ART BOOK JULIAN ROTHENSTEIN (ED) The Redstone Book of the Eye (Square Peg) ●●●●●

Having started Redstone Press in 1986, Julian Rothenstein has produced endlessly inventive diaries, large-format postcards and psychological guides. With The Redstone Book of the Eye, he peers deep into the subject’s iconography and meanings, bringing together classic film stills (Un Chien Andalou), landmark posters (Man with a Movie Camera) and fascinating street scenes from across the world. David Shrigley provides the introduction to this

‘Compendium of Visual Surprise’, musing upon the social subtexts to the likes of, ‘I’ve got my eye on you,’ and, ‘Open your eyes!’

The meat of the book is divided into segments such as ‘The Unseeing Eye’ (pictures taken by blind photographers), ‘Tricks of the Eye’ (optical illusions) and ‘The Satirical Eye’ (from an anti-Semitic French broadsheet of the 1890s, to Steve Bell’s lampooning of Blair). Amusing, entertaining and scatty, this lavish tome is a frequent eye-opener. (Brian Donaldson)


ESSAY COLLECTION CHRISTOPHER HITCHENS Arguably (Atlantic) ●●●●● As Christopher Hitchens movingly concedes in the intro to Arguably, he writes each new slice of social, political and cultural commentary as though it may be his last. While others would have disappeared within their shell at having received a cancer-shaped death

sentence from their doctor, Hitchens uses it as an incentive to make his next bit of writing fly higher than the last. And as this collection proves, for Hitchens, the ground upon which poignancy and exhilaration meets is a fertile one indeed. As he noted in his memoir Hitch-22, and does so again here, the Janus-like qualities that allow his opinions to shift across varying contexts are not a sign that he wants to have his cake and eat it; he is just open-minded enough to realise that dogma and entrenchment are less than valuable tools to wield when the world continues to offer up new tests on such a regular basis. For some, his pro-Iraq War stance will always be a bridge too far, but he is not a politician and does not hold that view for economic gain: he is simply and resolutely against brutal tyrants wherever they show their nasty faces. Hitchens is not content to sit in his bunker and pontificate

from afar, instead getting down and dirty with the best of them. This results in subjecting himself to a spot of waterboarding in the North Carolina hills, or taking a Christmas holiday with his son to Kurdistan. Away from the harsh realities of politics and war, his writing bristles with opinions and insight, all couched in breathtakingly vibrant prose. When he’s gone, and that may well be quite soon, Christopher Hitchens will leave us with an unparalleled breadth of journalistic excellence. (Brian Donaldson)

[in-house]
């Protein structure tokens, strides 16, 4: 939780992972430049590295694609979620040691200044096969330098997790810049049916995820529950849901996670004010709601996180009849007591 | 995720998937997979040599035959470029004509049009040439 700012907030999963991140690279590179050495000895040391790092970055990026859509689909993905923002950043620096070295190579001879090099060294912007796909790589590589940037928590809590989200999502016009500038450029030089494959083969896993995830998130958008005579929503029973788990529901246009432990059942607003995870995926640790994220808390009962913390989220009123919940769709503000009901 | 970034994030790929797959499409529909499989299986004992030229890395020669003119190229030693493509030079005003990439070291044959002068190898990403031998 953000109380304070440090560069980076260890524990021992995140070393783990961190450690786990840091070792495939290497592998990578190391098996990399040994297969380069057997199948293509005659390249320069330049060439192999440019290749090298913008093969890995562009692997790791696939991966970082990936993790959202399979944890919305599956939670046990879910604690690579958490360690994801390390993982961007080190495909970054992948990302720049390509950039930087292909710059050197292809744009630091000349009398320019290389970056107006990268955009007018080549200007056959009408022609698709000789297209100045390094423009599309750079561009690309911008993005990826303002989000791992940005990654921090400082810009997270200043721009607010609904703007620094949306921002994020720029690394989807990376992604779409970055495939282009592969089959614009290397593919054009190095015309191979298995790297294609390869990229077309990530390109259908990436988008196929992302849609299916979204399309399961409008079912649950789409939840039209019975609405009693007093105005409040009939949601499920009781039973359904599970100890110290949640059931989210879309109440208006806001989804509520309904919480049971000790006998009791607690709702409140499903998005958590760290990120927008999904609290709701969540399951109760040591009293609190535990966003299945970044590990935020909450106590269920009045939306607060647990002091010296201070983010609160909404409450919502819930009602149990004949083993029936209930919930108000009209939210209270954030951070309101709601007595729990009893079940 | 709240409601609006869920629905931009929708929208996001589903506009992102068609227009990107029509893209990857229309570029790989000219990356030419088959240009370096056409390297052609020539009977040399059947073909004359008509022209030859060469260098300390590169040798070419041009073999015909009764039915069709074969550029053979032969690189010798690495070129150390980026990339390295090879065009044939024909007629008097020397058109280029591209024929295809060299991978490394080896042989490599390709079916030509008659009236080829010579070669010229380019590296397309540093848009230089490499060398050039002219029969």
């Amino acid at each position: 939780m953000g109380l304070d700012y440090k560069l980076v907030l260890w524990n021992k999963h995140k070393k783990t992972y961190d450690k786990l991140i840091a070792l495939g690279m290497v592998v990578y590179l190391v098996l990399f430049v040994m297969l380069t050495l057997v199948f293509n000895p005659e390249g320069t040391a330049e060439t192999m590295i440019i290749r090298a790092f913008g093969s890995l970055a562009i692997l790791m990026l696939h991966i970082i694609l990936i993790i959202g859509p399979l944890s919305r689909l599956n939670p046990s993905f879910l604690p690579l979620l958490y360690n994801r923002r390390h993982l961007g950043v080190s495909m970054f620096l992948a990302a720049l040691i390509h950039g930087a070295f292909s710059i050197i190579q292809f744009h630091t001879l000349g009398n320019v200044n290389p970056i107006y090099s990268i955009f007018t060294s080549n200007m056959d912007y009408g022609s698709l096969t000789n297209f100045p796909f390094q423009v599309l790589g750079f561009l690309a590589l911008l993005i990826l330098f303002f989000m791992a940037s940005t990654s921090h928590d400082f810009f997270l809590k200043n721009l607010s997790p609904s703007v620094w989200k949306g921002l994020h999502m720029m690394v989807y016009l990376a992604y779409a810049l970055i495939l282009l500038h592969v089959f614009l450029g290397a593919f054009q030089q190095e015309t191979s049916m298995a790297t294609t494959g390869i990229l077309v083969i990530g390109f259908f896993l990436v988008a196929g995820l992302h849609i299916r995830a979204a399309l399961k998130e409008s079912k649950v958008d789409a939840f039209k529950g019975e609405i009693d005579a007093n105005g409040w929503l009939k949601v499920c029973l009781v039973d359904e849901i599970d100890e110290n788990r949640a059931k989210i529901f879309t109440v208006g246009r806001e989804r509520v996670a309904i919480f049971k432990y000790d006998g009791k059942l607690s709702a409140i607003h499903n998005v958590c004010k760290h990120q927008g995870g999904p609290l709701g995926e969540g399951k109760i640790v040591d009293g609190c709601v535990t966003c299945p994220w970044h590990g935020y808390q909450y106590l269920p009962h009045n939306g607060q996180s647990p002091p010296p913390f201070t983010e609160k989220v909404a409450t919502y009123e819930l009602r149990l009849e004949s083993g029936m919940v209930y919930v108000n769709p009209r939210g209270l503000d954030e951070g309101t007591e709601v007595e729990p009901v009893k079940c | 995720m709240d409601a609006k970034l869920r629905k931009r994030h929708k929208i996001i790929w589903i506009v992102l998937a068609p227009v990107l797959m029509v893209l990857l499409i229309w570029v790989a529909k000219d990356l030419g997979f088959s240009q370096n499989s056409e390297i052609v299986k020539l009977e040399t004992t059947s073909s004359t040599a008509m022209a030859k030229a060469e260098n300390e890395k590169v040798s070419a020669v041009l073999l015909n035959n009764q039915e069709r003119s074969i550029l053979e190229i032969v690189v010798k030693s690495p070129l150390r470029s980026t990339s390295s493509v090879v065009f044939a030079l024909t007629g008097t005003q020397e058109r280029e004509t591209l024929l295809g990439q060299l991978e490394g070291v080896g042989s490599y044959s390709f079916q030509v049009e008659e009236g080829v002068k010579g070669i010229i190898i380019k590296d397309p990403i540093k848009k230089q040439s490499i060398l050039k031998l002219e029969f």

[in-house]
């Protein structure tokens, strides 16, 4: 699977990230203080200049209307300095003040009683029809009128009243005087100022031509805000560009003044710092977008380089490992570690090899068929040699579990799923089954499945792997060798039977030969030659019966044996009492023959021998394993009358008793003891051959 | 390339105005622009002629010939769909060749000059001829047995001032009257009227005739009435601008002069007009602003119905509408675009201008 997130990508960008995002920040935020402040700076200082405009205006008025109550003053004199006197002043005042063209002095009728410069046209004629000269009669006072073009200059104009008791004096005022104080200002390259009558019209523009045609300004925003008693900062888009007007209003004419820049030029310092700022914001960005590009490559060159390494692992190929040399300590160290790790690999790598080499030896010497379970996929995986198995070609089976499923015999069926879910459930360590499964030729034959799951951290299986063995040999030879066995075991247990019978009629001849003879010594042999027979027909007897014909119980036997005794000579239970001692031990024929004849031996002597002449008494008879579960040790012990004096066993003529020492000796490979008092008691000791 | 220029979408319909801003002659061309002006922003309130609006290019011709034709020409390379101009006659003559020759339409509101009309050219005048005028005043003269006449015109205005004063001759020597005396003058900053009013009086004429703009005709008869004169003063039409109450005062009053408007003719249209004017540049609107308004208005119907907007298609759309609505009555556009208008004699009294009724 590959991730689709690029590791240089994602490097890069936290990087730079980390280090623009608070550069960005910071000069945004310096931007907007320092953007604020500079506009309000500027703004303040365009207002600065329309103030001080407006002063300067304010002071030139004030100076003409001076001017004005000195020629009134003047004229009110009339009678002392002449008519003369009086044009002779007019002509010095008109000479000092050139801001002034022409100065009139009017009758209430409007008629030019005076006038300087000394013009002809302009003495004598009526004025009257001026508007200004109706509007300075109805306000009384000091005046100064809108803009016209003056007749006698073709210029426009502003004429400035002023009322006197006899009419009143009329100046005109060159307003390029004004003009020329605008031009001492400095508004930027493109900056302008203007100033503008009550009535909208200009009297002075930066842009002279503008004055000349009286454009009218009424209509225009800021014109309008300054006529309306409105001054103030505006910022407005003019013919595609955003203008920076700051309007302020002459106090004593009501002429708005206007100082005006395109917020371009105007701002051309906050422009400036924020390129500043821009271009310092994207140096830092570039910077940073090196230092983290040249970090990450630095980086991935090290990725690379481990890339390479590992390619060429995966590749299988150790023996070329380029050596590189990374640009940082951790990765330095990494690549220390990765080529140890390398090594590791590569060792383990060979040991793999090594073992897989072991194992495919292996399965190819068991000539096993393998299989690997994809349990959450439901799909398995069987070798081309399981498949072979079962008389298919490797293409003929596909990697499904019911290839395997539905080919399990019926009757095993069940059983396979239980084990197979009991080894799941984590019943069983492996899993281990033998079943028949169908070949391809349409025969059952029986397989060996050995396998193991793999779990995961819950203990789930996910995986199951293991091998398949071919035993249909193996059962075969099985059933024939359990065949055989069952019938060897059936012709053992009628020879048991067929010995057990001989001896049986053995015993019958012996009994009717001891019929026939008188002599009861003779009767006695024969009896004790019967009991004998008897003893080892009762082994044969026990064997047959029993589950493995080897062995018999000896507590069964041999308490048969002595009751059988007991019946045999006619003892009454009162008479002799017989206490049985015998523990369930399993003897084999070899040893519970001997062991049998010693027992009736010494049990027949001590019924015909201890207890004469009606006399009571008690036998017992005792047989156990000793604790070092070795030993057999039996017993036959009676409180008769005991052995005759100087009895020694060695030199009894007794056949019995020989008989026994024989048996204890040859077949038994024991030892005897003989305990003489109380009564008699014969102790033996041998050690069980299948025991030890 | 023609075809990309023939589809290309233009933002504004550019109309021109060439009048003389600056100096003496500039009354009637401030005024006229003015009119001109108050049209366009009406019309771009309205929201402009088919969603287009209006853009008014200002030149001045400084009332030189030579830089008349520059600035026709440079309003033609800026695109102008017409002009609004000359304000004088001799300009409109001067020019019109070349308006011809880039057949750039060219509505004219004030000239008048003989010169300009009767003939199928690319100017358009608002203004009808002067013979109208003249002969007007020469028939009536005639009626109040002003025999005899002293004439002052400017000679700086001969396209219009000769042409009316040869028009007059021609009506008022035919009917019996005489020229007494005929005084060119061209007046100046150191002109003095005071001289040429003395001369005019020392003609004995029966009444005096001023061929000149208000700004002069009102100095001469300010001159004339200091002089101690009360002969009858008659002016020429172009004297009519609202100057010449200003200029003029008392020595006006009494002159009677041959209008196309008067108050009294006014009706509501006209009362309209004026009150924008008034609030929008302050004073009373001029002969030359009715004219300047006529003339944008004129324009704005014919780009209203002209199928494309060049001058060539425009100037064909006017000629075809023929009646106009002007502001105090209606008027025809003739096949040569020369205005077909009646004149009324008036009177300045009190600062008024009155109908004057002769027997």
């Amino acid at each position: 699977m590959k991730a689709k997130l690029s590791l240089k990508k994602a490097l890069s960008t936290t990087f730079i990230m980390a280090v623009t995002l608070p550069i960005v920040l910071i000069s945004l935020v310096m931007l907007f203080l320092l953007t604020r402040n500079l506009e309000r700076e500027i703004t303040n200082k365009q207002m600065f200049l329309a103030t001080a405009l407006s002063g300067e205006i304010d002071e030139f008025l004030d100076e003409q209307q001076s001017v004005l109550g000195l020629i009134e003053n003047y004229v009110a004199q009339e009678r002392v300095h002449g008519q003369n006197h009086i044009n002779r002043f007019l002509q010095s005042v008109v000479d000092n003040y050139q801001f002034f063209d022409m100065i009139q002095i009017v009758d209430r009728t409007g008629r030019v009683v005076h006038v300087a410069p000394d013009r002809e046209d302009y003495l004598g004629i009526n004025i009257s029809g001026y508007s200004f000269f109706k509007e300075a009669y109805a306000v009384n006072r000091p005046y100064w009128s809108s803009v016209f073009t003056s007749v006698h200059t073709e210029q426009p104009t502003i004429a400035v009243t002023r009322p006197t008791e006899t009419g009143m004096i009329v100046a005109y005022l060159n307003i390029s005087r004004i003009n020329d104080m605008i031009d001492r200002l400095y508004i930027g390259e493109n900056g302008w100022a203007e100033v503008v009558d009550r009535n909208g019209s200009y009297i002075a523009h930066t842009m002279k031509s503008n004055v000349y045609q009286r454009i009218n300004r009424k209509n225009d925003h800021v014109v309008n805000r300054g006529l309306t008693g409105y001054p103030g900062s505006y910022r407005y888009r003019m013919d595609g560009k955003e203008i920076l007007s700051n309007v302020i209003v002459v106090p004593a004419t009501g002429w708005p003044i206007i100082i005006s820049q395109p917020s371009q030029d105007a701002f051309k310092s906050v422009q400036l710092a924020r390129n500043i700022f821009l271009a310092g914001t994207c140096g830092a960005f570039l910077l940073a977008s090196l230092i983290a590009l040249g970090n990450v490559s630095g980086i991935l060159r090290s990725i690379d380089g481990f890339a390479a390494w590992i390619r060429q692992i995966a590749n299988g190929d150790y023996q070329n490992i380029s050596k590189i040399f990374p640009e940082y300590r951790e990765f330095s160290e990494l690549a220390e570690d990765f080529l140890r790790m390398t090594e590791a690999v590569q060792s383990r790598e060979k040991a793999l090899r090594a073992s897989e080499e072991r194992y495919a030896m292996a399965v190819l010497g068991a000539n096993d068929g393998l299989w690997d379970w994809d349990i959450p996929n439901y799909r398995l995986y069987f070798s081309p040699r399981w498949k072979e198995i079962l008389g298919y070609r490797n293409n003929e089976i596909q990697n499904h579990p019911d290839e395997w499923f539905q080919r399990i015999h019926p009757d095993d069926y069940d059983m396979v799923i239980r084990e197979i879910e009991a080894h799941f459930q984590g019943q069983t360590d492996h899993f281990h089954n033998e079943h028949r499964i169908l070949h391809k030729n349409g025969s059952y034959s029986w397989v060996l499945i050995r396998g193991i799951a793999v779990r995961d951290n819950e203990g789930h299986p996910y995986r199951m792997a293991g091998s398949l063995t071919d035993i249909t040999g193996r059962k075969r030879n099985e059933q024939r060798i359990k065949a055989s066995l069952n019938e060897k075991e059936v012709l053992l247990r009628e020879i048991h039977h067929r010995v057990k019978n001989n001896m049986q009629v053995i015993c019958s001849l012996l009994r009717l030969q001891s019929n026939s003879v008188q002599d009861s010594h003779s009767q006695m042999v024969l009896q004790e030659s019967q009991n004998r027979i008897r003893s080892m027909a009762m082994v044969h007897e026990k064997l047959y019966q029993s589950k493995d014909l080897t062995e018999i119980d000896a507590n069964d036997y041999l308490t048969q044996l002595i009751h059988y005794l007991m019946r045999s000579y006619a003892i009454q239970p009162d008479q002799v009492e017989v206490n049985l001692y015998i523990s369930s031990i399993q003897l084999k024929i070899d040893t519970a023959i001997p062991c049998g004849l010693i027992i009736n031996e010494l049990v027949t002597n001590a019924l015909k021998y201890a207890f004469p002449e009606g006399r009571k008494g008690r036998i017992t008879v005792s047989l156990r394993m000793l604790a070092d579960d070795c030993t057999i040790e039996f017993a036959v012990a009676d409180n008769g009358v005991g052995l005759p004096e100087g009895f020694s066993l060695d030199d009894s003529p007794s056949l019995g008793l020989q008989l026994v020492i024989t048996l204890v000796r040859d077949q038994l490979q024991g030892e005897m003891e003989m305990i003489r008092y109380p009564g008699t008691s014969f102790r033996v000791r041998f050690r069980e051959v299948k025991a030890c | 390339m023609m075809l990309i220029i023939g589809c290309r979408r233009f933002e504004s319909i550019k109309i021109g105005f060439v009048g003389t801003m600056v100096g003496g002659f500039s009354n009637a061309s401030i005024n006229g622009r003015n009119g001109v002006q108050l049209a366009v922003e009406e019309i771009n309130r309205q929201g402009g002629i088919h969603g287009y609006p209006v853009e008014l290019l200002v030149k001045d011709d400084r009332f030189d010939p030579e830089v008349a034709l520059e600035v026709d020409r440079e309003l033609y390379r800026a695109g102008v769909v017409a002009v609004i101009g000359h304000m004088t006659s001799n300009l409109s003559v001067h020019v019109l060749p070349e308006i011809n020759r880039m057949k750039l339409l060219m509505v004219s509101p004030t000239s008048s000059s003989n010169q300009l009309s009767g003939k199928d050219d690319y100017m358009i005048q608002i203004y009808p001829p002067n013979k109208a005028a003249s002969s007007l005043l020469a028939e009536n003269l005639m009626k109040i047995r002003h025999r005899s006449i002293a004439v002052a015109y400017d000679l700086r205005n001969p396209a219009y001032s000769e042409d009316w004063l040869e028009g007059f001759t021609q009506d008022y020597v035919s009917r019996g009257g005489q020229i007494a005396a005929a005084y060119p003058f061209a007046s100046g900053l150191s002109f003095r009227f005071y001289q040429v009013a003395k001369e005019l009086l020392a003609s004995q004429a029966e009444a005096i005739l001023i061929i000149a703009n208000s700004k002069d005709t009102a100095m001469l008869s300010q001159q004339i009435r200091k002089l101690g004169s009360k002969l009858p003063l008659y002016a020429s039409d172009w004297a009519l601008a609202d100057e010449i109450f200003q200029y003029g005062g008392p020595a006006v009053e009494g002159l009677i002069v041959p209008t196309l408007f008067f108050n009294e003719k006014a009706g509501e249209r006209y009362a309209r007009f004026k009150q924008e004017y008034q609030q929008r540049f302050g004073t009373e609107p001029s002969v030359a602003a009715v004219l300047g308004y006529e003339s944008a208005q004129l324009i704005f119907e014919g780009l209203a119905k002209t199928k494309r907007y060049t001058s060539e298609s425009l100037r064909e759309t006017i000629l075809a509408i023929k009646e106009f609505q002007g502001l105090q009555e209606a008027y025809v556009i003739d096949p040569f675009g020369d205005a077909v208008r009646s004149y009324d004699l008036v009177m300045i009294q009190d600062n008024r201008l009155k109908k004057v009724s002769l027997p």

CONTEMPORARY THRILLER ROBERT HARRIS The Fear Index (Hutchinson) ●●●●● With its ominous title and opening ‘Frankenstein’ quote, it’s no great surprise to find that The Fear Index is a freaky read. For fans of being spooked, Robert Harris’ eighth novel is a must, as he guides us through a frenzied 24 hours in Geneva for genius scientist Dr Alex Hoffmann. ‘Fear is driving this world’, we’re told, as this meticulously constructed offering taps into a closely guarded digital network of algorithms and the sinister business of secret billionaires; the resulting greed and paranoia of crazed money-making leaves a

trail of destruction as events spiral out of control. Harris keeps the reader gripped from beginning to end with smart, pacey storytelling and cleverly plotted twists. And as we race, in freefall, towards a devastating climax you feel completely at the mercy of this monster of a tale. Complex science, computers and global economics don’t traditionally make for riveting fiction, but here they work intoxicatingly well. (Camilla Pia)

GHOST STORY SUSAN HILL The Woman in Black (Profile) ●●●●●

As the longest running stage production in Britain after Aggie’s Mousetrap, Susan Hill’s The Woman in Black clearly has an icy grip on the theatre-going public. And with news that this classic ghost story will make it onto the big screen in 2012 with Daniel Radcliffe in the role of the thoroughly haunted young lawyer Arthur Kipps, a new generation will be exposed to Hill’s spooky vision. Sent to a small English market town in order to deal with the affairs of a recently deceased elderly widow, Kipps ignores the subtle warnings from

HISTORICAL DRAMA ALICE HOFFMAN The Dovekeepers (Simon & Schuster) ●●●●●

Alice Hoffman is one of the big guns of American fiction and an Oprah favourite, but this overworked and overwrought novel rather contradicts that reputation. Set in 70AD in the aftermath of the siege of Jerusalem by the Romans, four Jewish women come by different routes to Masada, an ancient desert fortress, where they await a last stand against their oppressors. The book is split into four first-person narratives,

and one of the many flaws here is that the voices of these women are virtually indistinguishable: they’re

everyone he encounters and takes shelter for a few days in the dead woman’s house. There, Kipps is on the wrong end of a right old haunting led by the eponymous female. A beautifully structured and atmospherically-driven tale evoking the Henry

James and MR James school of subtle psychological freak-outs in starchy period garb, it retains a visceral power, aided by a truly nasty finale. (Brian Donaldson)

all strong, damaged, unfeasibly beautiful Jewish women carrying dark secrets. Their backstories and situations are told with unflinching brutality, but elsewhere Hoffman overeggs her prose horribly, seeking portent, resonance and omens in a relentlessly ham-fisted fashion. The world Hoffman creates is vivid enough, but she doesn’t wear her copious research lightly, making for a novel full of bluster but strangely empty. (Doug Johnstone)

22 Sep–20 Oct 2011 THE LIST 43